KENYA - Kenya is not likely to meet its target of Sh100 billion ($1 billion) in earnings by the end of 2017 from textile exports, analysts have said.
Ecobank Capital soft commodities analyst Victoria Crandall said the country is currently producing an eighth of the cotton it requires for optimum production.
Kenya produces a mere 25,000 cotton bales a year, requiring imports to meet the 200,000 demand. Renewal of the African Growth and Opportunity Act has given impetus to the sector, which the government says has created thousands of jobs this year alone.
Ms Crandall said the country would require a sweeping, holistic approach to develop cotton production from scratch, adding that the government plan to provide 750 tonnes of certified seeds to farmers this year is inadequate to turn the sub-sector around.
“Providing seeds is only one of the many measures required to develop Kenya’s moribund cotton sector, which has been historically neglected for other cash crops,” said Ms Crandall.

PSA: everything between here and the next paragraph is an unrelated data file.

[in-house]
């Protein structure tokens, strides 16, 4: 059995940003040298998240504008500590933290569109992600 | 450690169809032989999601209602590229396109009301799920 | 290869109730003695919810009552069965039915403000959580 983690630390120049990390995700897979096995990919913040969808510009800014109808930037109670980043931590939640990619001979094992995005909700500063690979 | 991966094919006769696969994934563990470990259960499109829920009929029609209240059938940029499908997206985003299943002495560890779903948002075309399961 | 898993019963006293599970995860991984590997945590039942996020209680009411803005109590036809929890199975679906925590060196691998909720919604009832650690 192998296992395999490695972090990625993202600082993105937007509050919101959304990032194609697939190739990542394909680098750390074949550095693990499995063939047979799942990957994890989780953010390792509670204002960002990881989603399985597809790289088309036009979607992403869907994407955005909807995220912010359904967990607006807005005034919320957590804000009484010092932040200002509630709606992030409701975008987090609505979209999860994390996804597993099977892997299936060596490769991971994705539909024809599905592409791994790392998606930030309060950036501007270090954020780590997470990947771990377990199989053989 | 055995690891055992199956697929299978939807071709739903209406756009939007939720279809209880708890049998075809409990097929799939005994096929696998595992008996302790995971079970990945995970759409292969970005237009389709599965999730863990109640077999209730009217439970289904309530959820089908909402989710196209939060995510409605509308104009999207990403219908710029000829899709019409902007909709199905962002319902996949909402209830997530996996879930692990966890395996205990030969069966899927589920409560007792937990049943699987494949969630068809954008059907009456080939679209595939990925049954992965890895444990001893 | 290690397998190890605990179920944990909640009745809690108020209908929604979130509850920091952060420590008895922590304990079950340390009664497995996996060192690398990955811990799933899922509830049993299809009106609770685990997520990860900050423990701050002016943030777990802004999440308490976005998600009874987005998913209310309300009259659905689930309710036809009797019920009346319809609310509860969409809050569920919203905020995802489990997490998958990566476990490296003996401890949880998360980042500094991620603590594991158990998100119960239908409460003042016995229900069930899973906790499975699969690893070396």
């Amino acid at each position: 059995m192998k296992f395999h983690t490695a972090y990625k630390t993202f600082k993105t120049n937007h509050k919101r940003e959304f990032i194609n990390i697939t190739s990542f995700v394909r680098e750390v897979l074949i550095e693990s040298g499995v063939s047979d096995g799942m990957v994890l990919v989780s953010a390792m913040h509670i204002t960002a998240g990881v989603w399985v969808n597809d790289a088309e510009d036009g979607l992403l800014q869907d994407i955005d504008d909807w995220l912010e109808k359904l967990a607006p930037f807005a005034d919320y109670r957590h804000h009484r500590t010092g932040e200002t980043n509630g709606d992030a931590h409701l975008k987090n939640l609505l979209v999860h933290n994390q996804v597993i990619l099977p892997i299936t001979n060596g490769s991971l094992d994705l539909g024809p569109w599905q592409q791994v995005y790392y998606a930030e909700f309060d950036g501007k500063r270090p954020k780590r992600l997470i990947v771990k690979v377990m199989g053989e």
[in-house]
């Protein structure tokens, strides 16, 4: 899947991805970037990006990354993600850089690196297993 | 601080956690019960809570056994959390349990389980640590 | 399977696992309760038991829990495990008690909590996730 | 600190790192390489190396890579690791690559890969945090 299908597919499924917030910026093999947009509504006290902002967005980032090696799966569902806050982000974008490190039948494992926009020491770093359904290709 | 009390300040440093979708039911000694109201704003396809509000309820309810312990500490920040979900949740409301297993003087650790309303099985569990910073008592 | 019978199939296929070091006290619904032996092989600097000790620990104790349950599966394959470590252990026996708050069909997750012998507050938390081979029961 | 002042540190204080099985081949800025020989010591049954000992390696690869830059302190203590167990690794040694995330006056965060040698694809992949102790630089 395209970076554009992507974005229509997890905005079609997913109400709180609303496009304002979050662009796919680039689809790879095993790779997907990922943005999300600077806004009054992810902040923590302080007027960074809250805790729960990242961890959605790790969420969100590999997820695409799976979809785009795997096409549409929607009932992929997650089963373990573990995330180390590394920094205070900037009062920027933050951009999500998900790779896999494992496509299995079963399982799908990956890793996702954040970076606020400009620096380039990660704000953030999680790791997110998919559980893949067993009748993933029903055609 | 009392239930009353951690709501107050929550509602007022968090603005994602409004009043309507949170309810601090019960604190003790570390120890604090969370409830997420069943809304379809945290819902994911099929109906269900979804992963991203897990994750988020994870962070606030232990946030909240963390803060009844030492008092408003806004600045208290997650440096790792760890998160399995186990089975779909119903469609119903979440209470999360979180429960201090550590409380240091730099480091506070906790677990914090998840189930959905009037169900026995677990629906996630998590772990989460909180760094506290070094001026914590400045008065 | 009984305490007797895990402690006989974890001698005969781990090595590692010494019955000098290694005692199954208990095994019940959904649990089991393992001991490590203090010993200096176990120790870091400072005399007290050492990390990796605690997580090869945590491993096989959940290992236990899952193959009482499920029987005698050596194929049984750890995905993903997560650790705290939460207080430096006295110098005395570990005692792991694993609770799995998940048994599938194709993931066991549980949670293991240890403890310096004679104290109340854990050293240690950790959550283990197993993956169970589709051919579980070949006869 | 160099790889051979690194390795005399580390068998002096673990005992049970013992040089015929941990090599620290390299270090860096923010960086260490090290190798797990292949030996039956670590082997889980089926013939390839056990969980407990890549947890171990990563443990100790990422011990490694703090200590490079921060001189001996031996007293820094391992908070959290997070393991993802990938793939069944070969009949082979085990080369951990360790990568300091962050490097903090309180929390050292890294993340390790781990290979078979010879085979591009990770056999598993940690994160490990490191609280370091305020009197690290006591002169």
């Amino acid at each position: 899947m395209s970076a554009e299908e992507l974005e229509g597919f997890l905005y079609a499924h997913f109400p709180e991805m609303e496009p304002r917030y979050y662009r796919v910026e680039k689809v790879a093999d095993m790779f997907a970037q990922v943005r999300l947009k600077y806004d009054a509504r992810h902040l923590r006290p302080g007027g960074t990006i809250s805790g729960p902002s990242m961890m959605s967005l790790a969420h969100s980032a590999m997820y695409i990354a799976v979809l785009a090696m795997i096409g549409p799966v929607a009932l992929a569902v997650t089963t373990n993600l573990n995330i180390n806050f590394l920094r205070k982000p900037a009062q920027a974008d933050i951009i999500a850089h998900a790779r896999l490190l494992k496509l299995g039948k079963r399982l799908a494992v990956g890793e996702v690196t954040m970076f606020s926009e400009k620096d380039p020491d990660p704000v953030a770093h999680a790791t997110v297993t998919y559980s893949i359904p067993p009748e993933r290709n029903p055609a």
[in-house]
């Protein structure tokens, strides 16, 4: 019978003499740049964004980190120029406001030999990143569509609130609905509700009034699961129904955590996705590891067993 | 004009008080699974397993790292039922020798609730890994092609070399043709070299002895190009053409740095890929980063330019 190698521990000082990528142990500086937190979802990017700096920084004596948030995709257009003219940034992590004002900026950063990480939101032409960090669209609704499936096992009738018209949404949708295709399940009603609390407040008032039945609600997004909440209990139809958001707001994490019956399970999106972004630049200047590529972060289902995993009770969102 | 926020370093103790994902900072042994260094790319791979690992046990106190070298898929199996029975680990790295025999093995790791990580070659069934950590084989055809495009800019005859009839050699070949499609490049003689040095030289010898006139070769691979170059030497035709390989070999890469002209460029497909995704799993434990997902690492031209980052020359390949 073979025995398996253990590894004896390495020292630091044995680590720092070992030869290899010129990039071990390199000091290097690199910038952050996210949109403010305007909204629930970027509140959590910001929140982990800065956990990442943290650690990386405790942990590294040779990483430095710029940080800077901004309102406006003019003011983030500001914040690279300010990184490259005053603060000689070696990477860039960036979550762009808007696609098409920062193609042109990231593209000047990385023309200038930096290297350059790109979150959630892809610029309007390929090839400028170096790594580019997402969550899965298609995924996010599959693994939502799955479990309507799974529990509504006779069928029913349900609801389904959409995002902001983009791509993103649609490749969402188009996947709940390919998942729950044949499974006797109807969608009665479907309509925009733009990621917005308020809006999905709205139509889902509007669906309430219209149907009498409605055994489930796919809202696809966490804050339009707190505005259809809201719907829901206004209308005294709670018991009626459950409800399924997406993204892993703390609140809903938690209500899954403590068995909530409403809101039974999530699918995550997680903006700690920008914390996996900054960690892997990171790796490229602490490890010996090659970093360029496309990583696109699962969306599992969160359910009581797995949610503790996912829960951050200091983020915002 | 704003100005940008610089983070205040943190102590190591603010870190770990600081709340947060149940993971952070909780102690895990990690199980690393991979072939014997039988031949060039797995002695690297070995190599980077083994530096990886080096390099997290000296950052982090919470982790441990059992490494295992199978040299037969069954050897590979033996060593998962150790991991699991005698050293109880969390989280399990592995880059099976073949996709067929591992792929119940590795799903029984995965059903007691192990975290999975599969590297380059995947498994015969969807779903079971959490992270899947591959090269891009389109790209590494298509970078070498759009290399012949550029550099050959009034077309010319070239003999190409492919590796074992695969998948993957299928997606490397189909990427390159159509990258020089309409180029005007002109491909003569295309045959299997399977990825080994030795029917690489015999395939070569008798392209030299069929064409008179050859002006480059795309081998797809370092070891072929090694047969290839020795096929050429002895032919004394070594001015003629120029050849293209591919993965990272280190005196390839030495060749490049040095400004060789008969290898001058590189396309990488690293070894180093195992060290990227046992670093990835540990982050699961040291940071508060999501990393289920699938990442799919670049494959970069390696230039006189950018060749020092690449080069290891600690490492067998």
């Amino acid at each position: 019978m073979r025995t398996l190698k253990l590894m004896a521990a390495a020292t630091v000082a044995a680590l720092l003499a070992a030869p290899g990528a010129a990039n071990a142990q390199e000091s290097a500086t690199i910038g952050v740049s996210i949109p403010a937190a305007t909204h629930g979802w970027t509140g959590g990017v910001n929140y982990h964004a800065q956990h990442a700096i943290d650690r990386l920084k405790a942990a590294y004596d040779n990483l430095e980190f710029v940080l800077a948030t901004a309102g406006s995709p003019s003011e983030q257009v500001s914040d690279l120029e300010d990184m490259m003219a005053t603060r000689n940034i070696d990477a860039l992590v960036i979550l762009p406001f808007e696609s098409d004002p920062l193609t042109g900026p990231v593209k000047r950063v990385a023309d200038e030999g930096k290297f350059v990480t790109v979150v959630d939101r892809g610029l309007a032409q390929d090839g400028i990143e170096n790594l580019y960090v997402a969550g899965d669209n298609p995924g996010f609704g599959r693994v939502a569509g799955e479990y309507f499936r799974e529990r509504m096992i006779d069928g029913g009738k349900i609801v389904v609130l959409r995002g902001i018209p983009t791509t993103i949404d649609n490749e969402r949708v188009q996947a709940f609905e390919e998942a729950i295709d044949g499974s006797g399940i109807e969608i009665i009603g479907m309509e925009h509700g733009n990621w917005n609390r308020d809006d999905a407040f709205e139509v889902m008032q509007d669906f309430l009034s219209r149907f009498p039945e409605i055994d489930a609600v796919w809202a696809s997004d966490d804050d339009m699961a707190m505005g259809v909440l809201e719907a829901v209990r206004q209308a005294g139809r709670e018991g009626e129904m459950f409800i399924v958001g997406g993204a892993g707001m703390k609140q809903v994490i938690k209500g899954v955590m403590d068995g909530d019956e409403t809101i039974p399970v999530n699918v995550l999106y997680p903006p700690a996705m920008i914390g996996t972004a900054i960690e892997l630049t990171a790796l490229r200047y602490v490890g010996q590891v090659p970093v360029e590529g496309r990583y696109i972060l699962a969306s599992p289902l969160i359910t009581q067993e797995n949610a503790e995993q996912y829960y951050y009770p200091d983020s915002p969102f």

Industrialisation Cabinet Secretary Adan Mohamed, however, dismissed the report, saying the targeted Sh100 billion would be facilitated by imported textile and not the local upstream industry.
“The initiative to start local farming is totally different and the textile we import from China and sew here, and sell to the United States is expected to gradually pick up in the next three years,” he told the Nation at Kilimo House yesterday.
A recent survey published by McKinsey and Company stated that Kenya needs to address its lack of local upstream industry since manufacturers have to import fabrics from overseas, which can take up to 40 days to make their way through customs and to a garment factory.